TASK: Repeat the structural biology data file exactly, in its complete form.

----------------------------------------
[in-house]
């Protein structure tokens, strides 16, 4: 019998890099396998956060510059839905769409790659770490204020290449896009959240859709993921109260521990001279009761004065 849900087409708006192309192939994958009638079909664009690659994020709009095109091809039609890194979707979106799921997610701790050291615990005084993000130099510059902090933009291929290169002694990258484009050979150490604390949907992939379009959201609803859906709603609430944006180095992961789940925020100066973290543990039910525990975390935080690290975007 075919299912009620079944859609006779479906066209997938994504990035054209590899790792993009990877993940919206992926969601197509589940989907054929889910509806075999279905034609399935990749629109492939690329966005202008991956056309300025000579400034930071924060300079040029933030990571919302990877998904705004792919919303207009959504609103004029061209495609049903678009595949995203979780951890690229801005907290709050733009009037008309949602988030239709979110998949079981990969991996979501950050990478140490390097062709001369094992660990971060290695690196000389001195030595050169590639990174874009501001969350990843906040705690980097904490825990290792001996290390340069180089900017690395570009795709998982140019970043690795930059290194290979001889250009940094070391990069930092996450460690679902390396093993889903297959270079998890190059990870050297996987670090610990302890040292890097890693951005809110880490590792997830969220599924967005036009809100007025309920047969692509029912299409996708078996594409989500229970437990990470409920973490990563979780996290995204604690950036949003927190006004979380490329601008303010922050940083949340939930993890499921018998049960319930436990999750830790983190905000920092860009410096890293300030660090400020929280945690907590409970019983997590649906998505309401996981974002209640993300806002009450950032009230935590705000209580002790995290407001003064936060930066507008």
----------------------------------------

[in-house]
């Protein structure tokens, strides 16, 4: 019998890099396998956060510059839905769409790659770490204020290449896009959240859709993921109260521990001279009761004065 849900087409708006192309192939994958009638079909664009690659994020709009095109091809039609890194979707979106799921997610701790050291615990005084993000130099510059902090933009291929290169002694990258484009050979150490604390949907992939379009959201609803859906709603609430944006180095992961789940925020100066973290543990039910525990975390935080690290975007 075919299912009620079944859609006779479906066209997938994504990035054209590899790792993009990877993940919206992926969601197509589940989907054929889910509806075999279905034609399935990749629109492939690329966005202008991956056309300025000579400034930071924060300079040029933030990571919302990877998904705004792919919303207009959504609103004029061209495609049903678009595949995203979780951890690229801005907290709050733009009037008309949602988030239709979110998949079981990969991996979501950050990478140490390097062709001369094992660990971060290695690196000389001195030595050169590639990174874009501001969350990843906040705690980097904490825990290792001996290390340069180089900017690395570009795709998982140019970043690795930059290194290979001889250009940094070391990069930092996450460690679902390396093993889903297959270079998890190059990870050297996987670090610990302890040292890097890693951005809110880490590792997830969220599924967005036009809100007025309920047969692509029912299409996708078996594409989500229970437990990470409920973490990563979780996290995204604690950036949003927190006004979380490329601008303010922050940083949340939930993890499921018998049960319930436990999750830790983190905000920092860009410096890293300030660090400020929280945690907590409970019983997590649906998505309401996981974002209640993300806002009450950032009230935590705000209580002790995290407001003064936060930066507008």